If a tree falls in the forest on a non-existent border, does it make a sound in Transnistria? The Pridnestrovian Moldavian Republic (Приднестровская Молдавская Республика), or Transnistria, was never really on my radar. I started hearing murmurs about it after visiting former Soviet strongholds like Belarus and Ukraine and the more I heard, the more intrigued I became. The country is only officially recognised by an illustrious group of 3 other non-UN states; Abkhazia, Nagorno-Karabakh and South Ossetia. You’ve heard of them, right? Me neither…
Still clinging to the “glory” of its USSR past, Transnistria presented an interesting opportunity on the path between Odessa, Ukraine and the Moldovan capital of Chisinau (Kishinev). A five-month war on the border with Moldova in 1992 killed approximately 700 soldiers. The ceasefire called in July of 1992 has held to this day, and Moldova no longer exercises any control or influence in the region. Transnistria continues to try to join Russia through various annexation votes but has yet to succeed.
While I’d easily found and read up on the history of Transnistria, it was a bit trickier determining exactly how to enter/exit the country, how long I could stay and what it was going to cost me. Some of the information online was a bit mixed, with people warning of illegal fees/bribes that worsened if you didn’t have your papers in order. In fact, (current as of July 2017), I had no problems whatsoever entering or leaving on my Canadian passport (entered Ukraine as a Canadian rather than as an Australian – less hassle).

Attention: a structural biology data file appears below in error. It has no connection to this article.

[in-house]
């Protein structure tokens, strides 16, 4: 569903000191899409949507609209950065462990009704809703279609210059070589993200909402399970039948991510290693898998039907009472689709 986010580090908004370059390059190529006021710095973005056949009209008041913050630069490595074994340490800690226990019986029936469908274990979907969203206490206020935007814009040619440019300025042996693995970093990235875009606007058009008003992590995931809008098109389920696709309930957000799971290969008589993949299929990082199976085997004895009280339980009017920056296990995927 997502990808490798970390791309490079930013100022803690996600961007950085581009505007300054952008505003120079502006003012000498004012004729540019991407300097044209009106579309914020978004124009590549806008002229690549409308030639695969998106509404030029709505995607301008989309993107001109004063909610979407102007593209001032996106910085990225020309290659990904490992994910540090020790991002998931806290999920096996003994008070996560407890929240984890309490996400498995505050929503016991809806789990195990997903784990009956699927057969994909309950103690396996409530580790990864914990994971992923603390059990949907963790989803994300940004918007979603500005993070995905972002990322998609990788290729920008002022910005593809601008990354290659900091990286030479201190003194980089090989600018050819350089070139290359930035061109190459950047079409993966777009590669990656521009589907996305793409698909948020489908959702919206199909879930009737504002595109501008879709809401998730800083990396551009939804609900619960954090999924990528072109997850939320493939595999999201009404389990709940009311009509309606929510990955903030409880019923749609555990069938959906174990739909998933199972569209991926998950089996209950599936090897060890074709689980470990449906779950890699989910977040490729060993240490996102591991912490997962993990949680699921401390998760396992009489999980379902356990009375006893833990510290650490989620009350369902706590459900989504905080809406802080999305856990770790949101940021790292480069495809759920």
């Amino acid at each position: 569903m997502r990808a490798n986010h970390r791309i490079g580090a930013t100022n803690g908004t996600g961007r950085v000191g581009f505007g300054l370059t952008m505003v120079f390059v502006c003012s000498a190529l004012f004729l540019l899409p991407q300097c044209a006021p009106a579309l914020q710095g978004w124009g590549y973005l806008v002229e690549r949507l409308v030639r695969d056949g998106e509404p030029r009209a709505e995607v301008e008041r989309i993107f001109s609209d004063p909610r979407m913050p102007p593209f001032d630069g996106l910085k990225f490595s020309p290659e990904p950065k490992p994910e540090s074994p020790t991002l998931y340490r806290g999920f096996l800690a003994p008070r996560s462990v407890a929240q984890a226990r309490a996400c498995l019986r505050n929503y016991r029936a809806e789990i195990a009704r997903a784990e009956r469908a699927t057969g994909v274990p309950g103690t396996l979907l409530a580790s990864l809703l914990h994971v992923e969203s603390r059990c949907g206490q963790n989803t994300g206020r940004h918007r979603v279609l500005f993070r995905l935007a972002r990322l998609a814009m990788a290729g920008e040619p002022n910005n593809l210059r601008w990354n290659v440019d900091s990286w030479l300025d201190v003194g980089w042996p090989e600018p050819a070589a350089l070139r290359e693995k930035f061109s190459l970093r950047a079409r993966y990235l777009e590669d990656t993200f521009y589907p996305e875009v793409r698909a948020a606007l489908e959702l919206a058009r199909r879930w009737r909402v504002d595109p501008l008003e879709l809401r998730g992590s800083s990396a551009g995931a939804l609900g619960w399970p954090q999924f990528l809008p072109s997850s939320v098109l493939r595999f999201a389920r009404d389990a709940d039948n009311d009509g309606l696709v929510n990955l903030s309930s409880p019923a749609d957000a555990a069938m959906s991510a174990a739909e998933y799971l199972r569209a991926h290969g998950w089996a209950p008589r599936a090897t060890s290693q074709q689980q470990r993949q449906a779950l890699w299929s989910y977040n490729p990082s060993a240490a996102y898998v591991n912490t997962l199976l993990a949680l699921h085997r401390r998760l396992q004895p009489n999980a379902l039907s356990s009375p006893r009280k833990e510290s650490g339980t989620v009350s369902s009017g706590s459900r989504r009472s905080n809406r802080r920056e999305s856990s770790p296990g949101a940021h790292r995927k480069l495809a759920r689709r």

I had booked accommodation at the Lenin Street Hostel and, having relayed that information to the guard at the Kuchurgan-Purvomaysk border (no pictures allowed), I was granted 24 hours (23hr 59min 24sec actually) in Transnistria with no money changing hands. If I wanted to stay longer than that, the man who ran the hostel (a converted apartment on the corner of Karl Marx and Lenin streets) made it sound like a straightforward process down at the Migration Department office in Tiraspol.
With my entry permission in hand, the bus laboured on to Tiraspol. Another no-photo zone was encountered a few km in from the actual border – an active Russian tank under camouflaged mesh with its barrel pointed towards Ukraine, with several Russian guards dotted around the outpost. These “peacekeepers” made for an interesting introduction to Transnistria– the war in Donbass was (and is) still being fought between the Ukrainians and Russian-backed seperatists 750 km away and the conflict in Crimea remains fresh in everyone’s minds. Crossing the line of active Russian troops prepared for hostilities with Ukraine certainly gives one pause for thought.